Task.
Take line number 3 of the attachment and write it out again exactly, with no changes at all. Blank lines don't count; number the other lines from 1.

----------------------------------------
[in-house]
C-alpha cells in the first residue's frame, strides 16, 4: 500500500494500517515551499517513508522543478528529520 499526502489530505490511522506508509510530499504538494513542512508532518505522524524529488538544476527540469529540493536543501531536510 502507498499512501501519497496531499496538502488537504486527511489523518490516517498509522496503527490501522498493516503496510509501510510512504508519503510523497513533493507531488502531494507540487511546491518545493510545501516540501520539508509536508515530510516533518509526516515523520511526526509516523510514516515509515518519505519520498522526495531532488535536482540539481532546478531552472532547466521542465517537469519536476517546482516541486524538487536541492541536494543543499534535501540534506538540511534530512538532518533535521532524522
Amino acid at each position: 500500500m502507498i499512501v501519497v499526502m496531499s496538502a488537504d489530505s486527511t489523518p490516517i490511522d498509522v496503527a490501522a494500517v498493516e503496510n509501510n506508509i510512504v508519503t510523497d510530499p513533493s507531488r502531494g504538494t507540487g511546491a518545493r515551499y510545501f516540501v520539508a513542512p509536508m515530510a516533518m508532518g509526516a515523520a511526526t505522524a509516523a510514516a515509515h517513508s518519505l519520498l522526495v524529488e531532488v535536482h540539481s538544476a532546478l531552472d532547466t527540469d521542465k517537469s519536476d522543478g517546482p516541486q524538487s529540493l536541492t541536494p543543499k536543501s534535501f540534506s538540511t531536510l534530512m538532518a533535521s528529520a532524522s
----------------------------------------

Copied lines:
Amino acid at each position: 500500500m502507498i499512501v501519497v499526502m496531499s496538502a488537504d489530505s486527511t489523518p490516517i490511522d498509522v496503527a490501522a494500517v498493516e503496510n509501510n506508509i510512504v508519503t510523497d510530499p513533493s507531488r502531494g504538494t507540487g511546491a518545493r515551499y510545501f516540501v520539508a513542512p509536508m515530510a516533518m508532518g509526516a515523520a511526526t505522524a509516523a510514516a515509515h517513508s518519505l519520498l522526495v524529488e531532488v535536482h540539481s538544476a532546478l531552472d532547466t527540469d521542465k517537469s519536476d522543478g517546482p516541486q524538487s529540493l536541492t541536494p543543499k536543501s534535501f540534506s538540511t531536510l534530512m538532518a533535521s528529520a532524522s